Bioequivalence Studies

While typical bioequivalence studies (BE) using healthy volunteers are relatively straightforward to design and manage, bioequivalence studies in oncology present special challenges, and are best managed by a CRO with experience in both oncology and bioequivalence studies.

The Nuances of Oncology Bioequivalence Studies

In an oncology BE study, the patients are generally already receiving treatment with the drug under study, and find little to no benefit to the patient to participate in the BE trial.

Identifying sites for oncology BE studies can also be a challenge.  Sites are typically most interested in promising treatments that employ novel therapies. They may also be more likely to participate in larger studies that last longer. The “thought leaders” in the area are often far too busy and even if they do agree to participate, the BE study may be placed at the bottom of their priority list.

BE studies also require precise laboratory procedures. Even though the typical efficacy study may include PK sampling, the importance of having every sample collected, processed and analyzed becomes much more crucial in a BE study. If a few samples can not be analyzed in a typical efficacy study, it’s disappointing but will probably not have major implications. If these samples can not be analyzed in a BE study, it may mean enrolling more patients and extending the timeline since the PK data are the basis for establishing the bioequivalence.

This creates a burden on sponsors to select sites that have the expertise and attention to detail to properly collect, process, store and ship the samples. And it’s important to have the CRO coordination with the bioanalytical laboratory to ensure communication of sample shipments and coordination of analysis runs. In an oncology BE study, a proactive approach is imperative.

Documentation in BE studies is also critically important. The drug storage, drug preparation, drug administration, blood draws, PK sample processing, PK sample storage and PK sample shipment must all be carefully documented by the sites. Site training must also be carefully documented.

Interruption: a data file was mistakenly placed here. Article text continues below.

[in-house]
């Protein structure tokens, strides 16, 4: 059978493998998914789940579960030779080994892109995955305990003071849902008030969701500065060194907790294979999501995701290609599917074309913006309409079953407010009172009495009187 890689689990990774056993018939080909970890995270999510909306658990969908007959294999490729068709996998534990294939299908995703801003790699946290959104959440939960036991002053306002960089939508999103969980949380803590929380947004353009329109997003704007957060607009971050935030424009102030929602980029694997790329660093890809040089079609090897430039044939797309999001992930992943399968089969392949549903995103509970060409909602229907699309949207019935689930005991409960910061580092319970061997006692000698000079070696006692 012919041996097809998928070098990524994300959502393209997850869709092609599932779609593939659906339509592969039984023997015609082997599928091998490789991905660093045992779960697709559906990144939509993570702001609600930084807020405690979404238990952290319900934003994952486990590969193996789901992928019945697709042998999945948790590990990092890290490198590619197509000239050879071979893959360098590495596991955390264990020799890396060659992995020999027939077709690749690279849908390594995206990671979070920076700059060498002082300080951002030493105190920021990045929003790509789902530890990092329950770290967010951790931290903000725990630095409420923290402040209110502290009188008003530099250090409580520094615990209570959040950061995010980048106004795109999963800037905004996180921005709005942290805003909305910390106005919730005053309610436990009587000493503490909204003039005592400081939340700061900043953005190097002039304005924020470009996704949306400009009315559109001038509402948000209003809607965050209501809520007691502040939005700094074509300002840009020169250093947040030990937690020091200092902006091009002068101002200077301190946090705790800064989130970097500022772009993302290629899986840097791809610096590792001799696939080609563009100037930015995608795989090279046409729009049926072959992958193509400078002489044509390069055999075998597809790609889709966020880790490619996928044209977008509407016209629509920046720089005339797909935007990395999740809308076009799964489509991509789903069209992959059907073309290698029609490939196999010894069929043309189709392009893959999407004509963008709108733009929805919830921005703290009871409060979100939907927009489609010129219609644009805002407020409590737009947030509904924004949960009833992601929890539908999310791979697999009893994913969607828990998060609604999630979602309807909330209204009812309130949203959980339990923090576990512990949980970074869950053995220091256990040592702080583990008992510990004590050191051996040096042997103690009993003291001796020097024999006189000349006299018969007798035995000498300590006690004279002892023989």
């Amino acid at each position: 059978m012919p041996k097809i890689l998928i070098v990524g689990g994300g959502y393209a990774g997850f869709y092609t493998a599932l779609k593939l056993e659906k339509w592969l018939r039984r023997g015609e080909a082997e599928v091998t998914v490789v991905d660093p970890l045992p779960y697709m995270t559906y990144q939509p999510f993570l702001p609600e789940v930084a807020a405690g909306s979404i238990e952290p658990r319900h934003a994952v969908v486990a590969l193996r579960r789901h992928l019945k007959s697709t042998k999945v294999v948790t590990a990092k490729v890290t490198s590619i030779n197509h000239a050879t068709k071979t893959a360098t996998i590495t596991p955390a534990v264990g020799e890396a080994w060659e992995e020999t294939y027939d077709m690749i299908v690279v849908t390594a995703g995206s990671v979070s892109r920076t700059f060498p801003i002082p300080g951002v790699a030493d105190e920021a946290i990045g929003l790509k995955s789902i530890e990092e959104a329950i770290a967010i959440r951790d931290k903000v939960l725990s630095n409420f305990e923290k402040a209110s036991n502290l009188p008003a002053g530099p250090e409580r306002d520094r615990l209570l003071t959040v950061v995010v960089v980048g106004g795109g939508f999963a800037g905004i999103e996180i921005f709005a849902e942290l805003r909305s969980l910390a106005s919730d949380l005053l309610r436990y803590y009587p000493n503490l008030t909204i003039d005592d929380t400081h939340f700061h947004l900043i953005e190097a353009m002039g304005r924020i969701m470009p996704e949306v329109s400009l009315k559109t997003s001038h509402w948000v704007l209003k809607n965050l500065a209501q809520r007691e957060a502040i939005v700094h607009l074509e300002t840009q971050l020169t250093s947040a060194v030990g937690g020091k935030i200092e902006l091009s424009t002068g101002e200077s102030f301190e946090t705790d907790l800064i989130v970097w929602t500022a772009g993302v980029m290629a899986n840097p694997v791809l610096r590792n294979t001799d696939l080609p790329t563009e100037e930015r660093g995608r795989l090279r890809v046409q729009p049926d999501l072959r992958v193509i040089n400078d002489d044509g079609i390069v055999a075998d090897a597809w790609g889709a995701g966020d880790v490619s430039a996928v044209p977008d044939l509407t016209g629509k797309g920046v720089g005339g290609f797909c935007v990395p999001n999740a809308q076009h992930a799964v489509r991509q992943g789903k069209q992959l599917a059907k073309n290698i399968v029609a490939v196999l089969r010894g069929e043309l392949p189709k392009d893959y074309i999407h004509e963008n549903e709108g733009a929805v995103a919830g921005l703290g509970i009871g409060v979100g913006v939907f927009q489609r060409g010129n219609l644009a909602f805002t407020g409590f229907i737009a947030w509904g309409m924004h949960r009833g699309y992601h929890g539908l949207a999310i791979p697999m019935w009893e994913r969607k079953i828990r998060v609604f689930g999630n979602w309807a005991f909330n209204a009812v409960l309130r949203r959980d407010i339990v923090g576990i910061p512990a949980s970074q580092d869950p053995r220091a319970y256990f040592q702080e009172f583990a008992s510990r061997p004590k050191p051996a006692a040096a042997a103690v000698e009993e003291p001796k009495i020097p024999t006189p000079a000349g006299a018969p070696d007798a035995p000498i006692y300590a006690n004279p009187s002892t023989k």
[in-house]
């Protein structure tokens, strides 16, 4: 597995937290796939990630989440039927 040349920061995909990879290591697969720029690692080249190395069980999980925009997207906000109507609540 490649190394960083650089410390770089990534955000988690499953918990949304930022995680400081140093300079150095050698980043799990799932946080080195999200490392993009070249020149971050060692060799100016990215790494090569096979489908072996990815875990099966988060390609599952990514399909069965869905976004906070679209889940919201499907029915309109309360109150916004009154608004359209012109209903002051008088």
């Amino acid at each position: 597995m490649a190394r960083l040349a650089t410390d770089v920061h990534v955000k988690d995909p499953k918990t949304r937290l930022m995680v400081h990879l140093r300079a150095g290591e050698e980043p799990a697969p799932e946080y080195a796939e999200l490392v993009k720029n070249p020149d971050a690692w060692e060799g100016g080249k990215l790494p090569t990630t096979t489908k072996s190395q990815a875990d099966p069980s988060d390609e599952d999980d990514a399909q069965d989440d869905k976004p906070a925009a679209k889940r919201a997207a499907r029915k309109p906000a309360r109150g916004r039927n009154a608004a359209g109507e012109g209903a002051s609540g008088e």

Medelis’ Experience with Bioequivalence Studies

Medelis understands these challenges because we’ve dealt with them first hand. We have the experience and skill set to oversee oncology BE studies requiring both the specified target population and the site’s technical ability to conduct the specified PK sampling.

We understand the challenges of investigator selection and work to select sites that meet the various criteria we have found important for this type of study. The patient investigator relationship is key in BE studies. If the PI is enthusiastic, then the patient is more likely to consider the study. If the PI is not enthusiastic, the patients will be much less likely to participate.

Medelis also understands the importance of training at the site and in monitoring sites to ensure that the PK collection and processing are conducted correctly. The first visit at a site is conducted within approximately 2 weeks of cycle 1 day 1 with particular attention paid to the dosing and the PK collection and processing. If any problems are found, these can be identified early so that they are not repeated.

We are also adept at coordinating the various vendor activities to ensure that sites have the needed materials to dose patients and process the samples. As the patients are so difficult to obtain, we want to make sure that we do not lose a potential patient for logistical reasons.

If you’d like to talk in more detail about our experience in bioequivalence studies, contact us.